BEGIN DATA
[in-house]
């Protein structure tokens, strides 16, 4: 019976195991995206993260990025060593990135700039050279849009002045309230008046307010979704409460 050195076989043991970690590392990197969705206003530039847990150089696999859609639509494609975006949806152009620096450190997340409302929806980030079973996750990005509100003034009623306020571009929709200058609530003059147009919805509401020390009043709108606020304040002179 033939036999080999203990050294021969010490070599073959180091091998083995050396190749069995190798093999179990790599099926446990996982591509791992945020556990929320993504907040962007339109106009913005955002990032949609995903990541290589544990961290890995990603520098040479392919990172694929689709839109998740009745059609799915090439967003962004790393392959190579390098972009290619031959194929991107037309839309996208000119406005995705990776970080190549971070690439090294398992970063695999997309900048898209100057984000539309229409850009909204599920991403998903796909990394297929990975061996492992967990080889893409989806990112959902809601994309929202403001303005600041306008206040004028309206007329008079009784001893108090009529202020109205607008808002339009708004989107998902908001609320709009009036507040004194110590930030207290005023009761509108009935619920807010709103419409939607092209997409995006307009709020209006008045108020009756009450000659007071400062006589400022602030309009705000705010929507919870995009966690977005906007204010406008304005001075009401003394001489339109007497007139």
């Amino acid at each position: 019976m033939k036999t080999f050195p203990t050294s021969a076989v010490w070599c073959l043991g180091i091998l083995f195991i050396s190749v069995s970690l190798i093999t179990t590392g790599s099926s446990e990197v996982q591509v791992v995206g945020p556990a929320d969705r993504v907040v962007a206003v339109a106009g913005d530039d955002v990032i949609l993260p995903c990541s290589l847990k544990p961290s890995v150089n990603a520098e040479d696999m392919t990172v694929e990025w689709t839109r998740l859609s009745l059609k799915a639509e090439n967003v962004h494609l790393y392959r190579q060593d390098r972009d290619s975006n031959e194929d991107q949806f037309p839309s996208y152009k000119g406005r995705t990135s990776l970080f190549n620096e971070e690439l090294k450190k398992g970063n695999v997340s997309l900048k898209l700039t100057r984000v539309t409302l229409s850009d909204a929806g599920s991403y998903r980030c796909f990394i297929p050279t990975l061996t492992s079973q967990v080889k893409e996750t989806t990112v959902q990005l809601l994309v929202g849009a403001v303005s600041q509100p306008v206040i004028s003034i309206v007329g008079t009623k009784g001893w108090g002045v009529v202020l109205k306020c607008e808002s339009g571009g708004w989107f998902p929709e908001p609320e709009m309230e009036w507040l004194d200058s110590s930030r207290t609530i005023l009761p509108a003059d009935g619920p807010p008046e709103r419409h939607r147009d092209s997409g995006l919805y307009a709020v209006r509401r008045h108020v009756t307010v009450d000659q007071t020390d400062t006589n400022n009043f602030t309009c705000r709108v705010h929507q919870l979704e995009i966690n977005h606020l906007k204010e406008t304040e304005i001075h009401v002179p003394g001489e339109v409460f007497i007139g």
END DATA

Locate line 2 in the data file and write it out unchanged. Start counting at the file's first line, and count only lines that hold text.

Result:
């Protein structure tokens, strides 16, 4: 019976195991995206993260990025060593990135700039050279849009002045309230008046307010979704409460 050195076989043991970690590392990197969705206003530039847990150089696999859609639509494609975006949806152009620096450190997340409302929806980030079973996750990005509100003034009623306020571009929709200058609530003059147009919805509401020390009043709108606020304040002179 033939036999080999203990050294021969010490070599073959180091091998083995050396190749069995190798093999179990790599099926446990996982591509791992945020556990929320993504907040962007339109106009913005955002990032949609995903990541290589544990961290890995990603520098040479392919990172694929689709839109998740009745059609799915090439967003962004790393392959190579390098972009290619031959194929991107037309839309996208000119406005995705990776970080190549971070690439090294398992970063695999997309900048898209100057984000539309229409850009909204599920991403998903796909990394297929990975061996492992967990080889893409989806990112959902809601994309929202403001303005600041306008206040004028309206007329008079009784001893108090009529202020109205607008808002339009708004989107998902908001609320709009009036507040004194110590930030207290005023009761509108009935619920807010709103419409939607092209997409995006307009709020209006008045108020009756009450000659007071400062006589400022602030309009705000705010929507919870995009966690977005906007204010406008304005001075009401003394001489339109007497007139």